Ph.D Thesis


Ph.D StudentOrit Braun Benyamin
SubjectInitiation of Atherosclerosis - Correlating near Wall
Flow Patterns with Endothelial Activation Markers
DepartmentDepartment of Aerospace Engineering
Supervisors Full Professors Cohen Jacob
Ms. Resnick Nitzan
Full Thesis textFull thesis text - English Version


Abstract

Atheosclerosis, a chronic cardiovascular disease and its complications are a major morbidity cause in the western world. The focal distribution of atherosclerotic lesions in areas of aortic branches and bifurcations, suggests that hemodynamic forces and more specifically flow shear stress play a major role in atherogenesis initiation. Studies with cultured cells suggested that shear stress patterns in the bifurcation region are not homogeneous, pointing at “micro environment” of shear stress that coincide with morphological variations and growth patterns of the endothelium. However, these microenvironments are not well characterized by either their fluid dynamics or by the response of the endothelium.

This research is unique in that it attempts to critically test and control the fluid regimes involved in the shear stresses and to establish a link between the endothelial cellular response and the local flow patterns to which the cells are exposed to. 

Two similar experimental systems were constructed with identical geometry (a symmetric constriction) and flow conditions - one for the biological experiments and the other for flow measurements in a PIV (Particle Image Velocimetry) system with special adaptations and modifications in order to allow near wall measurement The flow field was measured in a 3D model of a straight and constricted capillary at different Reynolds numbers, with a near wall resolution of 60┬Ám and the wall shear was calculated. In the biological experimental system, confluent monolayer of bovine aortic endothelial cells (BAEC) was grown inside 2.5mm capillaries.  The cells were subjected for 24-48 hours to the flow and then fixed and stained for several biological markers.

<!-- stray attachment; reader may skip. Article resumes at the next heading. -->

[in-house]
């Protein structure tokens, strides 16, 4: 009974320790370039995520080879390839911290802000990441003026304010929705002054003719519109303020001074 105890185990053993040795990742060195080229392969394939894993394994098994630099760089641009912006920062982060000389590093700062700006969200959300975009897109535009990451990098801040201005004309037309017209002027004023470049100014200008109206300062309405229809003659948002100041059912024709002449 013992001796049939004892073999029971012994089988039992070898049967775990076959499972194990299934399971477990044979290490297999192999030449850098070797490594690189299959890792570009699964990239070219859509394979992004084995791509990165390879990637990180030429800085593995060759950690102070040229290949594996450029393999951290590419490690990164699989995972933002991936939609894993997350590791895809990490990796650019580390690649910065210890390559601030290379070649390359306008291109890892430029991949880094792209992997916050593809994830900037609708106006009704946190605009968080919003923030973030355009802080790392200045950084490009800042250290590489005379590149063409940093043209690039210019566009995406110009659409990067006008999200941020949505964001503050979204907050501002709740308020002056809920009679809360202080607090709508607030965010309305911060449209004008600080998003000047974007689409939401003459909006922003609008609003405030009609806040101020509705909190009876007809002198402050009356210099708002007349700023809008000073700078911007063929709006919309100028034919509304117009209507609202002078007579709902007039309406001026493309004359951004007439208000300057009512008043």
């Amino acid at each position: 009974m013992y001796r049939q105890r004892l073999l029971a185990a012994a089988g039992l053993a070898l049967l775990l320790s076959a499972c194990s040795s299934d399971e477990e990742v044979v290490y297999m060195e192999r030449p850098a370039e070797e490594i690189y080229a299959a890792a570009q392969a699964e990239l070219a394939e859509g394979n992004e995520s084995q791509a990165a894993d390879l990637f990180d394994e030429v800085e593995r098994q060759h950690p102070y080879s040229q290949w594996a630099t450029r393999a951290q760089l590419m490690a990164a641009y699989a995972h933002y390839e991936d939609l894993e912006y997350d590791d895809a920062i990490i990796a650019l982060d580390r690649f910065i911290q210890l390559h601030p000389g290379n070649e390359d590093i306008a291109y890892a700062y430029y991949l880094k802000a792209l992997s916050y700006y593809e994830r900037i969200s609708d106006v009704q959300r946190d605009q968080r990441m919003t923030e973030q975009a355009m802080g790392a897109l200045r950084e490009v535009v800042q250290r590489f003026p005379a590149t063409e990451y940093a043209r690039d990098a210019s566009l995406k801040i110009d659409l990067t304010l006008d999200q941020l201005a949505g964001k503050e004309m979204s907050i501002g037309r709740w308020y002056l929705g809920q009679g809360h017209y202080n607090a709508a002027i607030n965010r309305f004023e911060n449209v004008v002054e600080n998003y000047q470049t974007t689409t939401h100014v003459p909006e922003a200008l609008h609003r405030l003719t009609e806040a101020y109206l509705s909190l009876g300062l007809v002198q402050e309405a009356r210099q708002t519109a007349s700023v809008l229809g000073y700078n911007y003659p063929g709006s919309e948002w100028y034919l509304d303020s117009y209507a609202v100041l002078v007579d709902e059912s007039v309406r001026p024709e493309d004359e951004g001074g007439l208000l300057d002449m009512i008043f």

A correlation was found between the activation of NFκB to regions of flow separation and reversal flow. In a straight capillary subjected to laminar flow (Reynolds = 180) the activation of NFκB was prominently lower that the activation level just up stream and down stream to the capillary constricted area. Staining results for β catenin in regions exposed to laminar was continuous and distributed around the entire periphery of cells. In the reattachment region which had been exposed to 24hours of disturbed flow, however, the β catenin staining became intermittent, showing frequent gaps.

Our results prove that a combined experimental system, which allows flow measurement on one hand and biological response on the other, is a powerful tool for the investigation of the crucial events associated with the early stages of Athersclerosis by correlating the exact blood flow pattern to the biological events.